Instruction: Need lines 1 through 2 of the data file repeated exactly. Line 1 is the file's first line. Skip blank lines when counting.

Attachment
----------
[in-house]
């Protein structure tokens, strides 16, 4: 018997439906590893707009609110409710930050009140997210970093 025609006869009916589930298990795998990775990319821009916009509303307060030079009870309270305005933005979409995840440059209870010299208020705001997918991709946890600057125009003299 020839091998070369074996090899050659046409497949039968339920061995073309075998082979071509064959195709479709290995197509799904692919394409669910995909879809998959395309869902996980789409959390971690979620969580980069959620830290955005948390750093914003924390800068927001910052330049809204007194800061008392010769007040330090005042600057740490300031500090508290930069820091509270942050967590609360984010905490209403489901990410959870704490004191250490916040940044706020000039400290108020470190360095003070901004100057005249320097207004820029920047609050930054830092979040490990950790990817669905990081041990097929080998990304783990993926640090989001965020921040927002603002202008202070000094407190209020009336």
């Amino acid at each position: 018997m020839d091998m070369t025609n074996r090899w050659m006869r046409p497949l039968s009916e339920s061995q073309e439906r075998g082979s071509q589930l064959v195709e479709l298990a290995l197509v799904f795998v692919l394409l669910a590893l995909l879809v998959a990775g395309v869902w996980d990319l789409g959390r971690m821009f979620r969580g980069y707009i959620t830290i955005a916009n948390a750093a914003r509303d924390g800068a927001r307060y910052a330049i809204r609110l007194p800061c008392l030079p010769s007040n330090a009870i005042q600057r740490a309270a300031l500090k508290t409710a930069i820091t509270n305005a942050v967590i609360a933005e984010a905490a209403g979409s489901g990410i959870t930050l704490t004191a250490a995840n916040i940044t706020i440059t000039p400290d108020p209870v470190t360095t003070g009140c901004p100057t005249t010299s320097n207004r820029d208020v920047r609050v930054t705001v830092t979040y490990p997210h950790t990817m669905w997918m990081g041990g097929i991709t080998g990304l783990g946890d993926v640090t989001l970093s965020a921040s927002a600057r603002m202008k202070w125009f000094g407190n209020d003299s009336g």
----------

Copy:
[in-house]
């Protein structure tokens, strides 16, 4: 018997439906590893707009609110409710930050009140997210970093 025609006869009916589930298990795998990775990319821009916009509303307060030079009870309270305005933005979409995840440059209870010299208020705001997918991709946890600057125009003299 020839091998070369074996090899050659046409497949039968339920061995073309075998082979071509064959195709479709290995197509799904692919394409669910995909879809998959395309869902996980789409959390971690979620969580980069959620830290955005948390750093914003924390800068927001910052330049809204007194800061008392010769007040330090005042600057740490300031500090508290930069820091509270942050967590609360984010905490209403489901990410959870704490004191250490916040940044706020000039400290108020470190360095003070901004100057005249320097207004820029920047609050930054830092979040490990950790990817669905990081041990097929080998990304783990993926640090989001965020921040927002603002202008202070000094407190209020009336």